Investing Tax Free
 
<< Previous    [1]  2  3  4    Next >>

Market Discount of Municipal Bonds

What is market discount of municipal bonds?

Market discount on municipal bonds or any tax exempt bonds can arise if:

  • the municipal bonds are issued at par or at a premium and is later purchased in the secondary market at a price that is less than par or
  •  

  • the municipal bonds are issued at a discount and is later purchased in the secondary market at a price that is less than the original issue price plus accrued original issue discount (OID)through the date of purchase.
What is the tax treatment for market discount of municipal bonds?

Market discount of municipal bonds, unlike original issue discount or OID, is not treated as tax-exempt interest to the municipal bond holder when recognized because it arises as a result of market forces, not through the action of the issuer.

The effect of this rule is that a taxpayer who purchases tax exempt bonds subsequent to their original issuance at a price less than its stated redemption price at maturity (or, if issued with OID, at a price less than its accreted value), either because interest rates have risen or the obligator's credit has declined since the municipal bond was issued, and who thereafter recognizes gain on the disposition of such municipal bond will have part or all of the "gain" treated as ordinary income.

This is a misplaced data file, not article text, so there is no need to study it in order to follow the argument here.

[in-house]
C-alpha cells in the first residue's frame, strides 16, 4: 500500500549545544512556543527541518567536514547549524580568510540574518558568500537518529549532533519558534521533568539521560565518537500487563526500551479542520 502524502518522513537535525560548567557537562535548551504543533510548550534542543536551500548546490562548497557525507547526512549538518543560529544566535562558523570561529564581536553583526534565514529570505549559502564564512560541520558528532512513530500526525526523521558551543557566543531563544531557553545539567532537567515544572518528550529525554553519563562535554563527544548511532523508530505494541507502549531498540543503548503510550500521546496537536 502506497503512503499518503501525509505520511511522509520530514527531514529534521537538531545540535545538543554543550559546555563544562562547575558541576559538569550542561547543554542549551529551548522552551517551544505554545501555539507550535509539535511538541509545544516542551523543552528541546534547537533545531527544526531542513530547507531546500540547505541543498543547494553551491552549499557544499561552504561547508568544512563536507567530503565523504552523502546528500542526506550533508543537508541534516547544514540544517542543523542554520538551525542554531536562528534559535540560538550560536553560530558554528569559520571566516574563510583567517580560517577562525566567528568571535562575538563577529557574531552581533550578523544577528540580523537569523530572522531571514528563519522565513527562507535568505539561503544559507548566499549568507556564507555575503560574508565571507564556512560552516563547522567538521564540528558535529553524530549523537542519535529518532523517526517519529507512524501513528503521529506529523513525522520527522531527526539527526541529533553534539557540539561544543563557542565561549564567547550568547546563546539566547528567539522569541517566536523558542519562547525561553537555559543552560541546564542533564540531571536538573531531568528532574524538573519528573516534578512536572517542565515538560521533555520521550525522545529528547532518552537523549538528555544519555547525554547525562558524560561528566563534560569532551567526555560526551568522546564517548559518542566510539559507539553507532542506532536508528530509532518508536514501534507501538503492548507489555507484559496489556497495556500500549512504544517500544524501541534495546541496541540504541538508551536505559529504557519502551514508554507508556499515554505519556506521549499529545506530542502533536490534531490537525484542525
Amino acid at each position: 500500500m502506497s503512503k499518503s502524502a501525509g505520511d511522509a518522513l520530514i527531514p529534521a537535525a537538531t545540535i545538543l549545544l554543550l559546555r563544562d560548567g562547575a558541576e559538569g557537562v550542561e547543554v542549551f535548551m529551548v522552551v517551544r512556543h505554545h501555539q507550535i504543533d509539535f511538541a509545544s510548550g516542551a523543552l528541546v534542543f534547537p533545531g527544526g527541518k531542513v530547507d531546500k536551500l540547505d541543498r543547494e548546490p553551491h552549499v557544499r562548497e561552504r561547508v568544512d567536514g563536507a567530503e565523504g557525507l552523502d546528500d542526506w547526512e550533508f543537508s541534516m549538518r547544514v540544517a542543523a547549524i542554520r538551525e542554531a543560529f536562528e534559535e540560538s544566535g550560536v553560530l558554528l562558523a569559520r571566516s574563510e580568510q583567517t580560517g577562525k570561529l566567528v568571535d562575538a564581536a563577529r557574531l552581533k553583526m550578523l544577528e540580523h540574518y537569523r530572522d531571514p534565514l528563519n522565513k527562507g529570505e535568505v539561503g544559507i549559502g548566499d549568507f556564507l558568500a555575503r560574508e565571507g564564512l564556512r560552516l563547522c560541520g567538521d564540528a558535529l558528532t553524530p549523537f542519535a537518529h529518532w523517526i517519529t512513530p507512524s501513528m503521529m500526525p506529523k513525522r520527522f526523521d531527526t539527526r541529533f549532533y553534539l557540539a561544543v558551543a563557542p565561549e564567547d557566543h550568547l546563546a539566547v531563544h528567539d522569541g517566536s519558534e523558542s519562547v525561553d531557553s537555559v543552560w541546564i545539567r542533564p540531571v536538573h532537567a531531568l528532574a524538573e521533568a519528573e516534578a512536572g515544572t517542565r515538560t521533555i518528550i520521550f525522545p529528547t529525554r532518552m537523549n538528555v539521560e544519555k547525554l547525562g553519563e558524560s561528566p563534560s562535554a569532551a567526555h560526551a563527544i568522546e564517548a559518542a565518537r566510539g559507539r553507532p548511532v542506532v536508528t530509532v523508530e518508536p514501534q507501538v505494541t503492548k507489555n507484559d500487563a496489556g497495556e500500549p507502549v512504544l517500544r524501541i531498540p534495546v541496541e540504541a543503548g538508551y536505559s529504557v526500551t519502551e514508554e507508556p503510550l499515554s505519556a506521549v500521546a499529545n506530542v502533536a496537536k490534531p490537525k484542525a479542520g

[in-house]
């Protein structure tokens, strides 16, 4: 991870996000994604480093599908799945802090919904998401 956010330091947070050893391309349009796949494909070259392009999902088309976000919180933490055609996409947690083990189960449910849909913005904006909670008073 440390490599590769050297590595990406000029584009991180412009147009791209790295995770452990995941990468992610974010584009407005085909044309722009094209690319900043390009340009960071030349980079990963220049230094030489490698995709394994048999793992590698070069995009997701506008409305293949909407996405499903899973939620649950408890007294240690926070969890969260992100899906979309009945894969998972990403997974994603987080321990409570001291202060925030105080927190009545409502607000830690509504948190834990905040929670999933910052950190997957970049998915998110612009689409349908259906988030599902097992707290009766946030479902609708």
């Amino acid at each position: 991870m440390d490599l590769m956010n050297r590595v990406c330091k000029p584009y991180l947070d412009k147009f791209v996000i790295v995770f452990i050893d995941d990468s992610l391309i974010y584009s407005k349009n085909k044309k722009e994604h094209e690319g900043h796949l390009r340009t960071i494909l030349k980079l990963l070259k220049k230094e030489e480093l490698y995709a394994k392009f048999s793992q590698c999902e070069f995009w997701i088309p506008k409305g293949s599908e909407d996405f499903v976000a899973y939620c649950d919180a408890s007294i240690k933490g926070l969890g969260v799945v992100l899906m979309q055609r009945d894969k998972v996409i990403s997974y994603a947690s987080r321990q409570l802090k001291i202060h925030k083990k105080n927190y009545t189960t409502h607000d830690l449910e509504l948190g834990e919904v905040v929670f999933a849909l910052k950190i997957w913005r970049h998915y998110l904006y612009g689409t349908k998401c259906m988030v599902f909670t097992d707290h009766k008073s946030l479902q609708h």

Market Discount of Municipal Bonds Example

For example, if a $5,000 tax exempt bond (issued at par on January 1, 2003) with a 20-year maturity were purchased five years after its issuance (on January 1, 2008) at a price of $4,400, the market discount would be $600. If that bond were sold on January 1, 2013 at a price of $4,700, one-third (5 years of owning the bond divided by 15 years from purchase to maturity) of the market discount would have accrued. Thus, $200 (1/3 x $600) of market discount would have accrued and that portion of the holder's $300 gain would be treated as ordinary income. The remaining $100 of the holder's gain would be taxed as long term capital gains.

<< Previous    [1]  2  3  4    Next >>